5 Adventurous Alternatives to Bikepacking

You don’t have to carry all your gear to do a multi-day ride.

Lots of us dream of loading the bike for a multi-day backcountry adventure, but then reality sets in. You have the bike, but you might be looking at hundreds of dollars, if not thousands, to outfit your bike and make it ready for bikepacking. That assumes the bags will fit on your current bike, and let’s face it, your everyday bike probably isn’t the best tool for the job. That doesn’t mean you can’t see the wilds from your bike saddle, you just have to use a little ingenuity, creativity… and some cash never hurts.

Here are some alternative adventures to bikepacking that you can do with your current bike, without adding expensive equipment:

1. Sag Wagon

This is how many tour operators do it, so don’t reinvent the wheel. Pick an interesting backcountry road route and divide the number of miles by the number of people in your group. Everyone is responsible for that amount of driving. The driver follows the group or waits ahead.

The beauty of this method is you don’t have to go light or skimp on food or drinks, and you can carry spare parts and tools for repairs. You can also link sections of singletrack with sections of roads. If you’re in a group of four, you will ride 75 percent of the time and drive 25 percent. Not a bad deal.

2. Huts and Yurts

Renting a cabin or yurt can be a lot more comfortable than tent camping, and many also are furnished with kitchens.

Backcountry skiers have relied on these structures for decades, or probably centuries if you want to get technical. Huts and yurts are typically furnished, so all you have to bring is bedding and food. Some operators will also haul your gear into the yurt or hut for a fee. The Forest Service also rents backcountry cabins for camping, so that’s another option.

In a best-case scenario, you ride your bike to the yurt, hut, or cabin, and your gear is there when you arrive. “Worst” case? You pack a sleeping bag and food on your bike along with your usual riding stuff, which is a lot easier and less hassle than packing everything else you need. You will have a bed, a kitchen, and complete protection from elements, as well as a comfortable, roomy place to hang out. And they’re usually located in beautiful places, so you get a room with a view.

To find operators, do an Internet search for “backcountry huts and yurts.”

See Also: Mountain Biking Durango to Moab

3. Shuttle

This is pretty straightforward. You have a vehicle at both ends of your route. Leave your camping gear, food, and drinks at the end point, and then ride unencumbered. But let’s go beyond the basics and be a little more creative. Pick a starting point and ending point with a campground between them. Run your shuttle, and drop your gear off at the campground. Many Forest Service campgrounds have a campground host, and you can make arrangements to stash your gear at their campsite until you arrive. Another option is to set up your camp and give it a lived-in look. It’s rare that camps get ripped off, but beware, there are scumbags in the woods, too. Either way, when you shuttle a vehicle to the end, you get to ride without hauling gear, camp in a campground with all its amenities (outhouses are your friend), and get two full days of riding and a night of camping without having to haul gear and food.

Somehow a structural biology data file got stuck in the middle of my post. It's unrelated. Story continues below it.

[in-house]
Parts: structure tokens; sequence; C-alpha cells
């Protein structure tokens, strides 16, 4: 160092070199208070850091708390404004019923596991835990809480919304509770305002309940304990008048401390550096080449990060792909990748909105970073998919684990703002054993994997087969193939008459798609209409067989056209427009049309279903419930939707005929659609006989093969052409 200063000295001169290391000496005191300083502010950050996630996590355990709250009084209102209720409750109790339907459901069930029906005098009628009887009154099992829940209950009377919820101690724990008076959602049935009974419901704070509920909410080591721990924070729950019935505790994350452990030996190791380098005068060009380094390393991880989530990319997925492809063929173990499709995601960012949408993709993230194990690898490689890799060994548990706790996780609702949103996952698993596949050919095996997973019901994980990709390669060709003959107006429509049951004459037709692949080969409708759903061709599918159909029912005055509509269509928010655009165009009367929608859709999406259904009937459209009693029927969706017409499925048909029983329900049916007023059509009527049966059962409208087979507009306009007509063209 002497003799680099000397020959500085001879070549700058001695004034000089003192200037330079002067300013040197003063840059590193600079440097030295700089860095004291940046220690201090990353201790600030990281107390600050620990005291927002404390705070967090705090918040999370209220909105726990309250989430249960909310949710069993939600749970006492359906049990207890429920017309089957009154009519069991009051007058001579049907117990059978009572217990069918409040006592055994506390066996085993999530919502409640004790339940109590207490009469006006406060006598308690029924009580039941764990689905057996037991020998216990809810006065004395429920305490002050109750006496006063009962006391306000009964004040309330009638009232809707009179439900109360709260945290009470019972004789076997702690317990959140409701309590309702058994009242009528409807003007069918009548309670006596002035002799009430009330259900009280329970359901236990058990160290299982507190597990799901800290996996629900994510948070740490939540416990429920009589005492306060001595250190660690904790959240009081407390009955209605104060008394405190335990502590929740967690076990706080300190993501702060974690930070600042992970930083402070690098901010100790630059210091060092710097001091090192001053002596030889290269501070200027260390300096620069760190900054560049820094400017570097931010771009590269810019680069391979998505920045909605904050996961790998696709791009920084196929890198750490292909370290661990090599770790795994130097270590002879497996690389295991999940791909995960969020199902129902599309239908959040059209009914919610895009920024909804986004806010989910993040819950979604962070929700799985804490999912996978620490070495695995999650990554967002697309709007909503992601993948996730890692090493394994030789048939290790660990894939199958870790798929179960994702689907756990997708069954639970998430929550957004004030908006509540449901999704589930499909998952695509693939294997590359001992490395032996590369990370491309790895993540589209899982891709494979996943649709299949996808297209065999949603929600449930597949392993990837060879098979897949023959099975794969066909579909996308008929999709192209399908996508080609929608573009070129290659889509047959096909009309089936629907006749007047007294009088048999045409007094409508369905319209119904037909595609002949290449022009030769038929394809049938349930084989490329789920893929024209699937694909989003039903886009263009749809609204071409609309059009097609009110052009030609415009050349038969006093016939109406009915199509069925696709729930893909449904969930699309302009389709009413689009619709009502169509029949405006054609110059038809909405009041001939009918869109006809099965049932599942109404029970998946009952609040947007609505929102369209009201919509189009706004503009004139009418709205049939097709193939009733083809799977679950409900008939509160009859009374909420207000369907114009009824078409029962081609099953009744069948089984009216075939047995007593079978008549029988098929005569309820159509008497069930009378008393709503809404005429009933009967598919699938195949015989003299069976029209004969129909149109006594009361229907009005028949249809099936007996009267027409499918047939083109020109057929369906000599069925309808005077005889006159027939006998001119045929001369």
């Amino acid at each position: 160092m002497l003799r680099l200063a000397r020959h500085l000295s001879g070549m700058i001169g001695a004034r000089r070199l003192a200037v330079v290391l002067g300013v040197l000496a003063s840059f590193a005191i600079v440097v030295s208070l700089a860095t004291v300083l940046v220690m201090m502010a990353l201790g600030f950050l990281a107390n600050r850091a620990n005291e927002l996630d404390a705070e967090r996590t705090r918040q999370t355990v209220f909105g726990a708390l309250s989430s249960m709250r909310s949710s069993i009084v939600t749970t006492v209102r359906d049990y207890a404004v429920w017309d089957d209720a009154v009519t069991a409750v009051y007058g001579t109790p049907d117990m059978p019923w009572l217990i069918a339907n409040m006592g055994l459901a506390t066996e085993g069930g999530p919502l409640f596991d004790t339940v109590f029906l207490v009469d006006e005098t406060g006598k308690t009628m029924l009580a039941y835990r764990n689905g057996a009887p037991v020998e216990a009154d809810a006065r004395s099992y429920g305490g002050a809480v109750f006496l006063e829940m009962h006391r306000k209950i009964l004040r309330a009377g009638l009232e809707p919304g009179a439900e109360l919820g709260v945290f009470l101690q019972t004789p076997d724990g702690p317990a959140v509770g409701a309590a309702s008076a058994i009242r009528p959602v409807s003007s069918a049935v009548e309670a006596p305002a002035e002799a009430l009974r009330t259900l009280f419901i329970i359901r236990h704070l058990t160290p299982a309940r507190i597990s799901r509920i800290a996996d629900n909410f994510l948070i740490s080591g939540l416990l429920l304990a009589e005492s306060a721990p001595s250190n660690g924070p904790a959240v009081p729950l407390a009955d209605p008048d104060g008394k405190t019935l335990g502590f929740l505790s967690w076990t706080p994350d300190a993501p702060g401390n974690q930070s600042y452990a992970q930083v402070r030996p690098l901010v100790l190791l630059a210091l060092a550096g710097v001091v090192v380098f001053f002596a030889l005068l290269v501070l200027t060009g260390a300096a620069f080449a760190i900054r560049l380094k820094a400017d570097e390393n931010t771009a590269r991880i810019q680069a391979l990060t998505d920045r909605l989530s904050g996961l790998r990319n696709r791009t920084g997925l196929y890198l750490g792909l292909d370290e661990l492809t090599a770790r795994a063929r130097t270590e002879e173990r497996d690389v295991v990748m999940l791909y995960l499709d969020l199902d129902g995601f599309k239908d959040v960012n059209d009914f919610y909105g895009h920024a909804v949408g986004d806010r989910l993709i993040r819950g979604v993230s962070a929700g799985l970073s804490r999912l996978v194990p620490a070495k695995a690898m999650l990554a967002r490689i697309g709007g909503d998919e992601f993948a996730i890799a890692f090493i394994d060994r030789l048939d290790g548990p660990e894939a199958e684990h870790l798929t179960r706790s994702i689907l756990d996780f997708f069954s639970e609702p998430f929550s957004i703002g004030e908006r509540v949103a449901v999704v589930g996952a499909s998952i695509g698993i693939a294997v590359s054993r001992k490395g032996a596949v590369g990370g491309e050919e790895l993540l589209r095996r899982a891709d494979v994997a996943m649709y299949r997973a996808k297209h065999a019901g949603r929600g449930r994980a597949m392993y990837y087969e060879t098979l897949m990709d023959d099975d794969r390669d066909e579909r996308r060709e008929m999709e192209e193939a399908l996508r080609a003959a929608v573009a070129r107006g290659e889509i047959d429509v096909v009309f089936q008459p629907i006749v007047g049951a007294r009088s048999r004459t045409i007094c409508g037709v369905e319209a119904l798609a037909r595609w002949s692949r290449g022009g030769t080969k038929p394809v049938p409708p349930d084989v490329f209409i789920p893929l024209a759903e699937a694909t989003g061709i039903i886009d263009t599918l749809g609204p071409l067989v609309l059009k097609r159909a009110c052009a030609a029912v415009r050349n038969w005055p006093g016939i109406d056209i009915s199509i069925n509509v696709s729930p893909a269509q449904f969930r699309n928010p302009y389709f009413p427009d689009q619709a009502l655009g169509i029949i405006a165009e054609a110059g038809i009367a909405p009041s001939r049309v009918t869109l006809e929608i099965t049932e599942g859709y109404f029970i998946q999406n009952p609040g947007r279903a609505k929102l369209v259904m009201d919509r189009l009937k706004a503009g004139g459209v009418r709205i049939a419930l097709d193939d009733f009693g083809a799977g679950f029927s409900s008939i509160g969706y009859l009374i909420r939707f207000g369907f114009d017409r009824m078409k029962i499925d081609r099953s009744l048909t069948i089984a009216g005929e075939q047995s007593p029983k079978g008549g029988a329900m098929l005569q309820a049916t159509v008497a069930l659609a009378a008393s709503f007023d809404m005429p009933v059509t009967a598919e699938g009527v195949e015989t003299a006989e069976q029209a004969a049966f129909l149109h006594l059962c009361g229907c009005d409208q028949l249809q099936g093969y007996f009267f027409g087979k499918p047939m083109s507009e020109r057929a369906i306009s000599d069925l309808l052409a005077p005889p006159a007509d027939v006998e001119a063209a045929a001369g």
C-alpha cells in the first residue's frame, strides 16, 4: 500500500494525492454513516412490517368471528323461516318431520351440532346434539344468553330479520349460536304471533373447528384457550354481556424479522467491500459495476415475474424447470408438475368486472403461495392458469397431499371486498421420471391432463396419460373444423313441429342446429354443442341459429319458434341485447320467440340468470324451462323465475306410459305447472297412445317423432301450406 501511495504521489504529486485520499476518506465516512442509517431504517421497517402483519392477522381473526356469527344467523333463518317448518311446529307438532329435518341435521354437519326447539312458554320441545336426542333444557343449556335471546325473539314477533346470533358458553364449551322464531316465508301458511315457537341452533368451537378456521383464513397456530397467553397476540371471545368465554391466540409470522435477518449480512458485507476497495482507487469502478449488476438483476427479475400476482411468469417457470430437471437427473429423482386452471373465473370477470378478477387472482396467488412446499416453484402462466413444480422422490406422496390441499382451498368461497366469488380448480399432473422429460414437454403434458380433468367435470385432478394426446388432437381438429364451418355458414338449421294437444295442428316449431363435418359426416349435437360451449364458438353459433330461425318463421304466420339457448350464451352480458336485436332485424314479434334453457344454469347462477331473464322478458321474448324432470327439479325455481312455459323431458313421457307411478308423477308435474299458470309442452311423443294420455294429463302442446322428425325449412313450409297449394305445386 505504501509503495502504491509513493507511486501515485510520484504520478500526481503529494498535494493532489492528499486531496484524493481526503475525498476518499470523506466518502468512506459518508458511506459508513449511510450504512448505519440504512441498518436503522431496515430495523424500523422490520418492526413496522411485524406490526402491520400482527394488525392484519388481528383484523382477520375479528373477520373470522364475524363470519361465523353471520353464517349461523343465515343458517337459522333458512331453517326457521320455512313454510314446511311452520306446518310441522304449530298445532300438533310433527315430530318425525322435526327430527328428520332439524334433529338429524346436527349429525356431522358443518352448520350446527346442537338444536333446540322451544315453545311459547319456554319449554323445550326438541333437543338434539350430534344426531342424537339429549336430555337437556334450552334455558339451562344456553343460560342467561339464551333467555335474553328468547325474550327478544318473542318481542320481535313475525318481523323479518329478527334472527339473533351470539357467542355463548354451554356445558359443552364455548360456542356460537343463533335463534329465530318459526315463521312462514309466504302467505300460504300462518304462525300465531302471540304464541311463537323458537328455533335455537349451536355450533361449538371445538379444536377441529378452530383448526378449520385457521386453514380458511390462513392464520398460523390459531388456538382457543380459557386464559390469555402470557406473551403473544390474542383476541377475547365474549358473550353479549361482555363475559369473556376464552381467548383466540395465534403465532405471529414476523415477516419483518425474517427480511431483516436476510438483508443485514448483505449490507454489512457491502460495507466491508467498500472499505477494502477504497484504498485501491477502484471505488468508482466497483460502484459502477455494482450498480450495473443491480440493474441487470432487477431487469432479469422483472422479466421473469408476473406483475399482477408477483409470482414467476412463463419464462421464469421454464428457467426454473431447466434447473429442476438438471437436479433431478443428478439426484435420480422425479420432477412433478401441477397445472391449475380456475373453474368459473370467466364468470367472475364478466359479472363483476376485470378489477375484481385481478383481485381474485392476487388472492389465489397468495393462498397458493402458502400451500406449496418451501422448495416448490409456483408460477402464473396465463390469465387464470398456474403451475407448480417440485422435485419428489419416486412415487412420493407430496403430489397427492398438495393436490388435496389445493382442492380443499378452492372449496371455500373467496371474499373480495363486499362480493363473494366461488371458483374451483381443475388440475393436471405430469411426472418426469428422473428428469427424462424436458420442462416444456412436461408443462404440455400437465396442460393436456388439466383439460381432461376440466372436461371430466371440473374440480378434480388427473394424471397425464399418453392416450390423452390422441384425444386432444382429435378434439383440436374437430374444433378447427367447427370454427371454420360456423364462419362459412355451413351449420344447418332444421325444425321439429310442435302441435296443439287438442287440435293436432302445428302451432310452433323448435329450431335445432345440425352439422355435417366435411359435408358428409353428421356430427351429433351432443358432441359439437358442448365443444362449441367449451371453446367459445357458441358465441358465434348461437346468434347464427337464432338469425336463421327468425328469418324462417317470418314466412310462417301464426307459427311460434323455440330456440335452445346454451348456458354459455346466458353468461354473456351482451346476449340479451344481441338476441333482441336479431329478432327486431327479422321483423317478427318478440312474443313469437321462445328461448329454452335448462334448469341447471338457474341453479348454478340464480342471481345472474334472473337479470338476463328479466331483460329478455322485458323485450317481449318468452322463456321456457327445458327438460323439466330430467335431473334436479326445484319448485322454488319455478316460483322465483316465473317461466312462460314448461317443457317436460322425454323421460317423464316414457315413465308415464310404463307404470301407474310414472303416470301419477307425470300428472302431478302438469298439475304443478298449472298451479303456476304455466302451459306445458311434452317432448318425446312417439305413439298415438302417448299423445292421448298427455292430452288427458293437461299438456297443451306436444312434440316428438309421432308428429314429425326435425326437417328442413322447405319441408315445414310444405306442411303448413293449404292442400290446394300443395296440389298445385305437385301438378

4. Drop Camps

If you really want an adventure, have a horse packer haul your gear deep into the backcountry.

Want to really get off the beaten path? Hire a horsepacker to haul your gear into the backcountry. Sound farfetched? It’s not. Most Western states have hunting outfitters who use pack strings to reach distant backcountry camps during the fall. Summer is their slow time, and some advertise drop-camp services for hikers, while other outfitters do it on request. As a bonus, packers know the backcountry intimately and may be able to help you map your route. But buyer beware, they’re typically not mountain bikers, and their gauge of what’s rideable might be much different than yours. Don’t expect a pack string and wrangler to work cheap, but if you do your homework and figure out an interesting route, it can be a fantastic trip deep into the backcountry that would be extremely challenging if you had to carry all your gear.

5. Credit Card Camping

Granted, this can’t be done everywhere, but it’s a viable option in more places than you might imagine, and a damned comfortable way to “camp.” The ideal route for this is a rail to trail because railroads were built to connect communities, so there’s usually towns along the route. Nearly every state has rails to trails, which are old railroad beds converted to non motorized recreation trails.

Here’s how it works: Stash a credit card and a change of clothes on your bike or in a backpack and take off on an old rail bed. Pick a destination in a nearby town with a motel and restaurant. Most podunk towns have both. When you get there, whip out the plastic. You get a hot shower, a soft bed, and hot meals that you don’t have to prepare. In the morning, you’re back on the trail and off to your next stop.

The hitch to this is you have to do an out-and-back ride or run a vehicle shuttle, or be brave and hitchhike back to your starting point. Your call. Go to http://www.railstotrails.org to see possible routes throughout the U.S.

Your Turn: Do you know of any other creative ways to have epic mountain bike adventures in the backcountry? Share them in the comments section below!